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Convincing in her storytellin' role, Norah Jones sings popular ballads with an emphasis on the blues. Her delicate voice sparkles gently alongside the band's twangy guitar chorus and straightforward rhythm section. She accompanies on piano. The title song, resembling a spiritual, beckons the listener to waltz away with her to a place where life will be better: better than the tension-filled surroundings we face all too often. Her original, the song belies Jones' fragile persona and warm soul. Country ballads allow her natural innocence to shine through intimately. Employing multi-tracking, she blends consonant vocal harmonies to most of the tunes. Only a few veer away from the country music field. "I've Got to See You Again" stands out for its exciting syncopated rhythm and deeply romantic mood. It's a thrilling Latin affair that makes you want to tango. "Turn Me On" allows Jones to apply a tiny bit of vocal grit to an otherwise satin-smooth session. The album's musicianship is superb. Jones' "Nightingale" winds its way along country roads in a folk song setting. So does "The Long Day Is Over," which expresses the meaning of her lyrics quite well. Finally, she ends the album with a jazz standard. Paring it down to just voice and piano, Jones, 23, demonstrates a veteran's understanding of how to communicate with her audience. In her Blue Note debut, Jones is effective, intimate, and persuasive. She's got the world on a string.
Track Listing: Don't Know Why; Seven Years; Cold Cold Heart; Feelin' The Same Way; Come Away With Me; Shoot the Moon; Turn Me On; Lonestar; I've Got To See You Again; Painter Song; One Flight Down; Nightingale; The Long Day Is Over; The Nearness Of You.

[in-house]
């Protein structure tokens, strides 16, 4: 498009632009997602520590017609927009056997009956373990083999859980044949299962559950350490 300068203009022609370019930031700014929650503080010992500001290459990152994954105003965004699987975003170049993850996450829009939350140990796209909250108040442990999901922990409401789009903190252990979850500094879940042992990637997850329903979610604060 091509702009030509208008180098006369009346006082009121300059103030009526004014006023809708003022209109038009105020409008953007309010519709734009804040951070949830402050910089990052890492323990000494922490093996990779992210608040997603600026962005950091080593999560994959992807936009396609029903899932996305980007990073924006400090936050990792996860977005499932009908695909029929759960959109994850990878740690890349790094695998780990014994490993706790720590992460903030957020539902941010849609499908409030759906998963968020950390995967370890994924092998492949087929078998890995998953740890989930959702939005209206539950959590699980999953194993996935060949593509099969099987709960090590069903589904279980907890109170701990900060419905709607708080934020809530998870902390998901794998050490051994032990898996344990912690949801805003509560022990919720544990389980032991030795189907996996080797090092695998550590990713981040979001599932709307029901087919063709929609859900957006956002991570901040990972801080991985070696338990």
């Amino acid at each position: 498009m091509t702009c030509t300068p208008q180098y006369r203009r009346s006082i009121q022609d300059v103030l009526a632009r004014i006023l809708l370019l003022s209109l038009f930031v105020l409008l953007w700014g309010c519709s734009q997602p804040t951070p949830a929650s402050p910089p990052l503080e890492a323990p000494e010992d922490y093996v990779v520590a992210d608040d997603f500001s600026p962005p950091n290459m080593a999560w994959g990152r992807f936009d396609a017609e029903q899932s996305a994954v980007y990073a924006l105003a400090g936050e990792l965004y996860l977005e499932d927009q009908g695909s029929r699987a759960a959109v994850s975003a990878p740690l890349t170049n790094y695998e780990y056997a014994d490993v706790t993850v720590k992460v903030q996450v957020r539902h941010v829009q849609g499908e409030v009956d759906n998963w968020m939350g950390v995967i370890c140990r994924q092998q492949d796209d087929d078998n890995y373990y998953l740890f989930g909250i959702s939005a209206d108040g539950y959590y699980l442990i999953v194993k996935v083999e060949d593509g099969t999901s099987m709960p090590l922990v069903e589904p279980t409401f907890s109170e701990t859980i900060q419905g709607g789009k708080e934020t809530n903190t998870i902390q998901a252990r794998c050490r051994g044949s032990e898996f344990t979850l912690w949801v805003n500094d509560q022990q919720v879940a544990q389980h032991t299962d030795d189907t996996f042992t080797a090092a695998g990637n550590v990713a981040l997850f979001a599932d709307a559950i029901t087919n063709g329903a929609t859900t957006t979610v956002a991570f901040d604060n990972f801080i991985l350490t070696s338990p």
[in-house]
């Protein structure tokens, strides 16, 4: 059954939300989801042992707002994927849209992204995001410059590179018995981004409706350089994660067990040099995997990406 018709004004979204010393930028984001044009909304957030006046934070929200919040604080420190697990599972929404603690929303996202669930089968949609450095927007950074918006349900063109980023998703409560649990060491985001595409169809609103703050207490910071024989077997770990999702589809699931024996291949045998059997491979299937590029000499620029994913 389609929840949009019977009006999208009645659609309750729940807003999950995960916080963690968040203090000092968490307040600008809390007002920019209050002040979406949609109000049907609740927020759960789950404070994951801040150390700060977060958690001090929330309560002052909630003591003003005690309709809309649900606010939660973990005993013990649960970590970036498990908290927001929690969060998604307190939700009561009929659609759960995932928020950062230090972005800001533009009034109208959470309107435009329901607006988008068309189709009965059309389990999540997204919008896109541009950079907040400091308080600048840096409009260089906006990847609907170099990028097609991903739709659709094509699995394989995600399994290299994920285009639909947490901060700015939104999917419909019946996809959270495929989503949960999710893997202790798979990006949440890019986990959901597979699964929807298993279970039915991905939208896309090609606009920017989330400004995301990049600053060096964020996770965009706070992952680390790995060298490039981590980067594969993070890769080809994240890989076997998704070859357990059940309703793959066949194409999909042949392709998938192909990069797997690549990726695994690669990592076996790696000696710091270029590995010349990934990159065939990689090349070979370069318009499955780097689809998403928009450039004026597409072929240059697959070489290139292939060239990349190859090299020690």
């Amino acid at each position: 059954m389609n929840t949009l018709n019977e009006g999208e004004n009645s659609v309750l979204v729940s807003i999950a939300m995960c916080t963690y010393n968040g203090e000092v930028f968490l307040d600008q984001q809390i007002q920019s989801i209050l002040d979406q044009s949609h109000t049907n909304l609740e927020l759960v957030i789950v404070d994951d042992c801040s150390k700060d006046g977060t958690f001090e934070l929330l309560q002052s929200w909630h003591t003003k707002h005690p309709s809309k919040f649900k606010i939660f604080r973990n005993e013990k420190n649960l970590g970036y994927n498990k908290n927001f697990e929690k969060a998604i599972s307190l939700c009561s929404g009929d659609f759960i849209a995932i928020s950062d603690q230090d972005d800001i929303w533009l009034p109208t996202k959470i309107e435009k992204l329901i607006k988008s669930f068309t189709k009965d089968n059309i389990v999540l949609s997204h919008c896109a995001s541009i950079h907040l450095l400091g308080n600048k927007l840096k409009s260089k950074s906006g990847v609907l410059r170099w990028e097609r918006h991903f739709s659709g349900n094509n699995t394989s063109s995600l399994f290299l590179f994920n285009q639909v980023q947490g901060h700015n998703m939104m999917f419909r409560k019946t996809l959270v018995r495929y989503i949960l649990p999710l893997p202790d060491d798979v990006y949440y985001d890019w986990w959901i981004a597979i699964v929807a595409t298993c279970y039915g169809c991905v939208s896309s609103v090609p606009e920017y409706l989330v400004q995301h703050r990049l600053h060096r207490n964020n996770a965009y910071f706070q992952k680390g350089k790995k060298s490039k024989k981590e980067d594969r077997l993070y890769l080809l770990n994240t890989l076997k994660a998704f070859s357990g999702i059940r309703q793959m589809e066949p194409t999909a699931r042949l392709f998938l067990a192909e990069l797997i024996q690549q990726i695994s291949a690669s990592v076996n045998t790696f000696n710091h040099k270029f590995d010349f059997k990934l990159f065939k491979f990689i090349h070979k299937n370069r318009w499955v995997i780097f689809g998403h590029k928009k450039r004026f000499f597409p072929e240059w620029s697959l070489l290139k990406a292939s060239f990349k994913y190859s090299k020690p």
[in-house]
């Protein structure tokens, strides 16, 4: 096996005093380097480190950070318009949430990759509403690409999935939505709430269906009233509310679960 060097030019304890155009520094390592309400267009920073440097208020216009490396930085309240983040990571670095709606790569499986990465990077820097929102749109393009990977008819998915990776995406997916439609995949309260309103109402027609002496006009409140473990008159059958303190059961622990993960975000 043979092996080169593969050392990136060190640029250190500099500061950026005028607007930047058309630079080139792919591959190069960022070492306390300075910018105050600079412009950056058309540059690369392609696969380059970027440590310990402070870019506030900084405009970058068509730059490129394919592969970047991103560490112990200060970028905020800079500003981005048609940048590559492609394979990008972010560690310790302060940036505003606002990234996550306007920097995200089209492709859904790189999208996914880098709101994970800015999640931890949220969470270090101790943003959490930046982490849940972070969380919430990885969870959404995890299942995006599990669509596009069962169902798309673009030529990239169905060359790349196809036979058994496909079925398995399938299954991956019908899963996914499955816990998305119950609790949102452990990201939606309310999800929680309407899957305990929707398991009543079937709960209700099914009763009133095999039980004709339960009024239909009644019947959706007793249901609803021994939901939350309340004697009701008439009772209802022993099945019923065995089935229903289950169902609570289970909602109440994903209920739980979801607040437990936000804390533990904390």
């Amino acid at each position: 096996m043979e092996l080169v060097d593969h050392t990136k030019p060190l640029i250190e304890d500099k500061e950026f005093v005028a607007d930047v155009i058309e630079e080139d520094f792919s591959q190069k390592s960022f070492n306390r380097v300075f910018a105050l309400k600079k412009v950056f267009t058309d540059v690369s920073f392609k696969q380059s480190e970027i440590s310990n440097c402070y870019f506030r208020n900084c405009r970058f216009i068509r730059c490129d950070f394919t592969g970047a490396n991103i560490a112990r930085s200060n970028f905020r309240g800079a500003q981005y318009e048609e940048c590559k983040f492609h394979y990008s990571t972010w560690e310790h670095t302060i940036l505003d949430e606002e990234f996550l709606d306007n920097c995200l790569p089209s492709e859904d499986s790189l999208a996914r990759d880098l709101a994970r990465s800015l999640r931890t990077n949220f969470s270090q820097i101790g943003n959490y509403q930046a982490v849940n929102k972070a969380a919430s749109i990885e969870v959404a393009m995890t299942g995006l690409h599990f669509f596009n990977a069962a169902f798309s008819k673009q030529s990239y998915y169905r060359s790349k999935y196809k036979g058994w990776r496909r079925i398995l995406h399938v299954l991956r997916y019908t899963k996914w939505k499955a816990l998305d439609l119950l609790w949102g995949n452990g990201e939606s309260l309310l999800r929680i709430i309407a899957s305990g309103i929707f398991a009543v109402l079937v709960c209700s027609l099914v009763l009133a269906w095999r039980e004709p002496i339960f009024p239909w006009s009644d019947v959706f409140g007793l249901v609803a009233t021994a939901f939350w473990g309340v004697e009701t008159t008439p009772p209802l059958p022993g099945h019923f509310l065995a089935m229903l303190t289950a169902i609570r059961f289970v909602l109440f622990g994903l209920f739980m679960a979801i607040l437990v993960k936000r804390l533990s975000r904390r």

Personnel: Norah Jones- vocals, piano, electric piano; Lee Alexander- bass; Jesse Harris, Adam Levy, Tony Scherr, Adam Rogers, Kevin Breit- guitar; Dan Rieser- drums; Brian Blade- drums, percussion; Sam Yahel- organ; Rob Burger- pump organ, accordion; Jenny Scheinman- violin; Bill Frisell- electric guitar on "The Long Day is Over;" Kenny Wollesen- drums on "The Long Day is Over."
As a songwriter and vocalist, I love jazz for the experience of being in the center of intense creativity. It is the most potent form of music for keeping the artist and the audience in the 'now. Being in the moment is essential for humans, and we need help in learning how to do that. As a songwriter, I need the depth of musicality that jazz voicings can give my stories. My songs seem light and whimsical, but the message is not.
I met my main collaborator, Mark Fitzgibbon, at one of his gigs. I needed to do my first original album, and his playing was masterful, robust, and beautiful. At the time, I didn't realize how suited we were as a team. We're onto our 4rth album together.
My advice to new listeners is to listen to a really clear and simple version of a song so you can then hear what the musicians are doing and enjoy their creativity and musicality. Also, you have to see jazz live to appreciate it fully. You'll never feel it the same way listening to a CD or online. You need the vibration to go through your body to really get it!
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